When it comes to catching these collectibles, homerun balls and foul balls have the same value.
Friendswood, TX (PRWEB) March 14, 2014
Charles Piper, author of new tour and collector’s guidebook ‘Fields of Spring: Spring Training's Ultimate Guide to Stadiums, Games, Autographs, Memorabilia and Catching Baseballs,’ knows a thing or two about chasing down and picking up buckets of those collectible orbs. He, often with his family, has visited all 30 training camps in Florida and Arizona, capturing so many fly and foul balls that wall space is short to showcase them all.
His best day was walking away with 24 baseballs! He advises fans to use their catches to get player autographs and even shows how to make display cases for their prized collections.
Each spring training complex has its own rules about access to stadium areas and nearby practice fields where balls are in play. Piper coaches fans to remember that when it comes to catching these collectibles, homerun balls and foul balls have the same value.
Fans of any age can use these seven tips for the best chances to snag baseballs during spring training:
1. Batting Practice at Practice Fields in February: Just before exhibition game season starts in March, most Major League players can be found at the practice fields, not inside the stadiums. Fans can gather outside the outfield fences for chances to catch balls.
2. Batting Practice at Practice Fields in March: After exhibition game season starts, Major Leaguers do most of their practice in stadiums, but they still use practice fields for BP. Also, Minor Leaguers use practice fields almost exclusively, and fans will find them at BP before all games.
3. Outside Stadiums on Game Days: Some training camps allow fans to stand outside the stadium homerun walls where they can wait for balls to fly over. However, trajectories of towering fly balls are hard to judge because the walls prevent sight of batters as they swing.
4. Inside Stadiums Before Games Start, Tip 1: On game days, fans are often allowed to enter stadiums long before the official start. Usually, there’s time to watch the visiting team do BP since the home team, which always goes first, probably finished earlier. Fans standing outside the homerun fences on the lawn or in their seats get lots of chances to snag one of the many balls hit their way.
5. Inside Stadiums Before Games Start, Tip 2: During pre-game BP, a cage surrounds the home plate area to prevent foul balls from landing in nearby seats. Savvy fans standing in the first rows far down the left and right field lines can often scoop up rolling balls by leaning over the wall. However, they must remember to never put feet on the playing field or over the wall -- and to watch out for foul balls hit hard down the lines.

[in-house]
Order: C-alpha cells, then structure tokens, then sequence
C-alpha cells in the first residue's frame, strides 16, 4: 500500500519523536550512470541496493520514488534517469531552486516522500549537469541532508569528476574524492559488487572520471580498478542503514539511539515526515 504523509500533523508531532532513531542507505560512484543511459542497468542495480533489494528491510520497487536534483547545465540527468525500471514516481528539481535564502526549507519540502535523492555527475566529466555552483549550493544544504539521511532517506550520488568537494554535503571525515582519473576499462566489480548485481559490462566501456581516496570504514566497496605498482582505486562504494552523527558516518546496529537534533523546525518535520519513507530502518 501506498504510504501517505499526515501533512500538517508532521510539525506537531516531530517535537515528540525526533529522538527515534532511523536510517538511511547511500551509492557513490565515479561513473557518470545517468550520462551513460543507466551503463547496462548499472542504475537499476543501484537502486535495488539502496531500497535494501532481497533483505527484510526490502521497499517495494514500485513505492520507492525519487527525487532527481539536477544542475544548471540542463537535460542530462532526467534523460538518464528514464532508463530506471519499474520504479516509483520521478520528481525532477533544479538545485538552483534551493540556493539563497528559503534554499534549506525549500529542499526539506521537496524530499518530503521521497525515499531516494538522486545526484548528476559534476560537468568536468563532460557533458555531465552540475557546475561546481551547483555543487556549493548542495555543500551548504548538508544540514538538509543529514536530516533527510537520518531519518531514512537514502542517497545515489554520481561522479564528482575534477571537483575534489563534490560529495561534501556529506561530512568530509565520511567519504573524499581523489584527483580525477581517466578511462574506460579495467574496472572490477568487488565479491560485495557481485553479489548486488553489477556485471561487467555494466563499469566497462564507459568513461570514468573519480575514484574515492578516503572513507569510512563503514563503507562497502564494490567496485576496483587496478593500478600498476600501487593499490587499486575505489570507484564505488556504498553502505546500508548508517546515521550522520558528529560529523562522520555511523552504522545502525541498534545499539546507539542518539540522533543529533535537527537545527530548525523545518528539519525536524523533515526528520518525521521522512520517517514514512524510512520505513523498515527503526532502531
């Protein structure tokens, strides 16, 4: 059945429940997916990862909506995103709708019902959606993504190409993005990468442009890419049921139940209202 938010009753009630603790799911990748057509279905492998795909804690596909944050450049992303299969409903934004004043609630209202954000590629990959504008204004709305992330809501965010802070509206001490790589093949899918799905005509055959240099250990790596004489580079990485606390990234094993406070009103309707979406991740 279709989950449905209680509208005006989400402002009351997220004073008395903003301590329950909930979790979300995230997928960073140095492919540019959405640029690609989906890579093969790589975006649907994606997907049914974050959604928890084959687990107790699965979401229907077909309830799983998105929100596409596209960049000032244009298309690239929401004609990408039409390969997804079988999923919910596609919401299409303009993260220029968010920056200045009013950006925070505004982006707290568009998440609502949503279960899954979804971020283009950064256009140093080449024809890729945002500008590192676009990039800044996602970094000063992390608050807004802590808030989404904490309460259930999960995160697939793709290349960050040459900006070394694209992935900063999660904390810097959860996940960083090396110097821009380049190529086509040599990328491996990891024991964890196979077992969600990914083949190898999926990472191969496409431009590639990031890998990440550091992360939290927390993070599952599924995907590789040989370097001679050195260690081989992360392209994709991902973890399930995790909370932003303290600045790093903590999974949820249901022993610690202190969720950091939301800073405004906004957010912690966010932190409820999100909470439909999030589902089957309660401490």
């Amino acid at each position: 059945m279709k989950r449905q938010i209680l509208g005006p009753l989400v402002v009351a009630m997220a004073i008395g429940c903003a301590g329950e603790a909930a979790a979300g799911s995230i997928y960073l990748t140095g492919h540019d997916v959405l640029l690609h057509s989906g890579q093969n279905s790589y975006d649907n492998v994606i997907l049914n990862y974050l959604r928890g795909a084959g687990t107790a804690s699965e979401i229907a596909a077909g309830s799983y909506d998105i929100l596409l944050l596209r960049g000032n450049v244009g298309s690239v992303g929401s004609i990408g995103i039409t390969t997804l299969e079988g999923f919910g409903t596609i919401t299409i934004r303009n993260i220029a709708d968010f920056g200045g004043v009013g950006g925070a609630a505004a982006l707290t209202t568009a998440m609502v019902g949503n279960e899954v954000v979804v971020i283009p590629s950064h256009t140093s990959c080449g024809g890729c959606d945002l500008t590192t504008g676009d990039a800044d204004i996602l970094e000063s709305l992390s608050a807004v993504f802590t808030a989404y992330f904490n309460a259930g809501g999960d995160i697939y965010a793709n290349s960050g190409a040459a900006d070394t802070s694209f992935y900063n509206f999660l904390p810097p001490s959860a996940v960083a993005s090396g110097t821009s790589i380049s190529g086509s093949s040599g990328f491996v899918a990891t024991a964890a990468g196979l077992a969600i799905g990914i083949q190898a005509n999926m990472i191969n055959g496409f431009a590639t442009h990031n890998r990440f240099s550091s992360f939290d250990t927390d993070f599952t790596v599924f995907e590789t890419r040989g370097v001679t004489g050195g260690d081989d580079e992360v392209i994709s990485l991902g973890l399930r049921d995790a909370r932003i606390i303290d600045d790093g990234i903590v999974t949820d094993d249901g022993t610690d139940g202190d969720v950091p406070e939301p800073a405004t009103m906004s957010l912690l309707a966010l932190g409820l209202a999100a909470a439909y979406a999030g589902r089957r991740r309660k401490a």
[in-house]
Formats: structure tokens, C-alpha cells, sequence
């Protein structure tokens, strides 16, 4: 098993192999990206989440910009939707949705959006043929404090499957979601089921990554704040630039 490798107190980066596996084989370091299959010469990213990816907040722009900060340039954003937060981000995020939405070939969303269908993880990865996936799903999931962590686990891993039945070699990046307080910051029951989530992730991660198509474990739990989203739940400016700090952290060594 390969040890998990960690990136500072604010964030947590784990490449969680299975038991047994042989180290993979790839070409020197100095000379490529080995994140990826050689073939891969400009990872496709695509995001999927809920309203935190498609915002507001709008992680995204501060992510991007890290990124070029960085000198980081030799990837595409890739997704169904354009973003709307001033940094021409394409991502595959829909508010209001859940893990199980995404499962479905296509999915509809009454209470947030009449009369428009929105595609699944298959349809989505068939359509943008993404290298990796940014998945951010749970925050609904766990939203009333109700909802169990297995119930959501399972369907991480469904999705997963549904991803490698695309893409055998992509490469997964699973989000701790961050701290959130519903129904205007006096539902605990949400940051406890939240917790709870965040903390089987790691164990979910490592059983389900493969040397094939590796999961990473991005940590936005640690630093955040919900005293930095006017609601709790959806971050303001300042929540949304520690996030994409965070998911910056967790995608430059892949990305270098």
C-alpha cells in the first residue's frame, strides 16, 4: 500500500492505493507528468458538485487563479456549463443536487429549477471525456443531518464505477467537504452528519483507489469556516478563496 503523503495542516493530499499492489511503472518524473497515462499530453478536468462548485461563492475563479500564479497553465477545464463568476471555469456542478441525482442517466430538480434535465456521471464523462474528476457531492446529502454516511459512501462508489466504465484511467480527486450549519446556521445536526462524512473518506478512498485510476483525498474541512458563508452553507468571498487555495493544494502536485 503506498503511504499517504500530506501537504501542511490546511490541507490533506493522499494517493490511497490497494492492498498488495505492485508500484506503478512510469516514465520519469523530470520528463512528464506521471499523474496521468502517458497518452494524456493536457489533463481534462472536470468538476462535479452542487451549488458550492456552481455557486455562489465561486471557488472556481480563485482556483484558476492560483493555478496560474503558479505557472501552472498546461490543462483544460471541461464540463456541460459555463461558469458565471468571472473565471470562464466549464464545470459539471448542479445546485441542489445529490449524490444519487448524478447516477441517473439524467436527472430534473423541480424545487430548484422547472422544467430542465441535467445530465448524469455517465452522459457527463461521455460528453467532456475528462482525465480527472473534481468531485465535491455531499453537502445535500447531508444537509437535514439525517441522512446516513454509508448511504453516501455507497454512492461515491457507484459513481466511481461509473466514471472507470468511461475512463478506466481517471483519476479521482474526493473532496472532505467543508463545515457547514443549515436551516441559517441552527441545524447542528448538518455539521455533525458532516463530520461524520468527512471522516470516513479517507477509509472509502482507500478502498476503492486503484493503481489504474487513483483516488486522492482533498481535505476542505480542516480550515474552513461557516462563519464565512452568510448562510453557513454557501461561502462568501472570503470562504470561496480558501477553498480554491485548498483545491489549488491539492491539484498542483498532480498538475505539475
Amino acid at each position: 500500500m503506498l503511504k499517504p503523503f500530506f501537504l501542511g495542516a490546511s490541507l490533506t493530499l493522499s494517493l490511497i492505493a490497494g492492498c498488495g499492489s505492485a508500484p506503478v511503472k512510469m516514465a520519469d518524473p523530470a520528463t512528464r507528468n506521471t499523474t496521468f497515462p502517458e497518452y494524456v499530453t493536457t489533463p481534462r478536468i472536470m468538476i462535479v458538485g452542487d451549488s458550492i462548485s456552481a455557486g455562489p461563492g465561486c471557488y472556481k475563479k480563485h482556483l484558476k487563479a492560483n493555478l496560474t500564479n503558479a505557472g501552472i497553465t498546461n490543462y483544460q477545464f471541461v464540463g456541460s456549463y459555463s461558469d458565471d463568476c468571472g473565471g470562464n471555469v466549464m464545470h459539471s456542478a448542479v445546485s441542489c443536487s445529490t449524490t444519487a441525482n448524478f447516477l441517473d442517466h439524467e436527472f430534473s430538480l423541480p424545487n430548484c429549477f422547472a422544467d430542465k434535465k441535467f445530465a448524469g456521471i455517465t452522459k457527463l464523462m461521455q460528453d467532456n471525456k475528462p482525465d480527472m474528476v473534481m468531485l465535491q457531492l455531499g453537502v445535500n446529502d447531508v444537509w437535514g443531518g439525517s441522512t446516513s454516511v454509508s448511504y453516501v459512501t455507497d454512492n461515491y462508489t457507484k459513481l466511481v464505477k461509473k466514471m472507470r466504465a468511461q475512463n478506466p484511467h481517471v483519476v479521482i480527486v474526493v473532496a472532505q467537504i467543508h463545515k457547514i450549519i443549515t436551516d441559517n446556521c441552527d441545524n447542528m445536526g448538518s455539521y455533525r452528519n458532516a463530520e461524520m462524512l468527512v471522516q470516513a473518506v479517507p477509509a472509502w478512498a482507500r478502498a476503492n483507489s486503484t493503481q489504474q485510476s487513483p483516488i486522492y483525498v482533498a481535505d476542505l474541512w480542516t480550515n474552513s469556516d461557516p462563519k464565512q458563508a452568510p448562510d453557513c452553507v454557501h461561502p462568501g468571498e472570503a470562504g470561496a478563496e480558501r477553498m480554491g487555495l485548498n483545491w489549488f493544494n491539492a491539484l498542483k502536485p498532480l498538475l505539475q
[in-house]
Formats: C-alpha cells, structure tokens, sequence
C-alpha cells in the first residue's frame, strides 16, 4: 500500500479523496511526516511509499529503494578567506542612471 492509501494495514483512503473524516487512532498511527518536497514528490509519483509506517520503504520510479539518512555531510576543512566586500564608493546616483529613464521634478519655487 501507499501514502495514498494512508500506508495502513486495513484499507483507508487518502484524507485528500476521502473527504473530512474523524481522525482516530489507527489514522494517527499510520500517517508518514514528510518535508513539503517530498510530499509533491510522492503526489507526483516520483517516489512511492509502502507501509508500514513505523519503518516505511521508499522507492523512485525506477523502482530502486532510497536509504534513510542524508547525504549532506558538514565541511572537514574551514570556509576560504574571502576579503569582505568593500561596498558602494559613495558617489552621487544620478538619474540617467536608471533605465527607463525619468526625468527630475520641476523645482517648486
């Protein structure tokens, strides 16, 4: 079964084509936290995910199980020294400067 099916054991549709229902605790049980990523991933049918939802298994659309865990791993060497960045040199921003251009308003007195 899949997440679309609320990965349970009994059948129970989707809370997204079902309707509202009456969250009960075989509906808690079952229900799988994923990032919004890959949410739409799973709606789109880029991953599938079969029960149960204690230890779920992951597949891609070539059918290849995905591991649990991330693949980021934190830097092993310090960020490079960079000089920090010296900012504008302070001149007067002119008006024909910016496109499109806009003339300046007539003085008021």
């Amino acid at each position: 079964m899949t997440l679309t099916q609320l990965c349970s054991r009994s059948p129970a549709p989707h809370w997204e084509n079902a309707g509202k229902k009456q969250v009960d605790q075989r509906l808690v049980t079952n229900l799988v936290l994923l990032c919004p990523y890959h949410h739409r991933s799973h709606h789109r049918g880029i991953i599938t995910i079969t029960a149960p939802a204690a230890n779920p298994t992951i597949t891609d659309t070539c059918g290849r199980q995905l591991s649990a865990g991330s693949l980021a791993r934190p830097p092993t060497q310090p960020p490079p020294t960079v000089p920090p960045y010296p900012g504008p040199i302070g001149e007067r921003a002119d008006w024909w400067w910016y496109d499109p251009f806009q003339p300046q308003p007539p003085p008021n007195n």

6. During the Games: Of course, fans are allowed to collect any balls hit into the stands during games. However, they should use caution since some are hit wickedly hard. Ball seekers can improve their chances by going down by the first and third baselines, where fewer fans are seated, if their ticket grants access to these areas.
7. Wearing a Baseball Glove: Fans – even those who can’t catch very well – can increase their chances of snagging a collectible by wearing a baseball glove. Besides, the glove will reduce the likelihood of hurting a hand.
Piper’s final coaching about trying to catch baseballs at spring training camp is to keep safety in mind. “As much as I love them, none are worth getting hurt over,” he cautions.
"Fields of Spring' (ISBN 978-1590951927) is available from Amazon, Barnes and Noble, Books-a-Million and other bookstores.
Visit the Fields of Spring website for a video and more information.
During the last 20 years Charles Piper has visited, often multiple times, each of the 30 Major League Baseball Spring Training stadiums and complexes in both Florida and Arizona. He proudly shares his photos, insights and tips for fans to get the most of Spring Training baseball. He served 30+ years in law enforcement, including 20 as a Federal Agent, and currently owns his own company providing investigative, consulting, and training services. He is also an Army veteran.
TotalRecall Publications Inc. was founded in 1998 by Bruce Moran, a former NASA IT professional who transitioned into computer instruction and educational materials. The company began with the introduction of study guides and Q&A testing software for various computer and financial certification exams and expanded into library and information science textbooks in 2007. Since 2008, the publisher has been developing a fiction product line by debut authors that focuses on mysteries, thrillers, and military action. Additionally, TotalRecall has expanded into general nonfiction and now publishes more than 200 non-fiction and fiction titles, all distributed worldwide through book retailers and wholesalers and via eBook databases such as ebrary, EBSCO, and Books24x7.com. http://www.totalrecallpress.com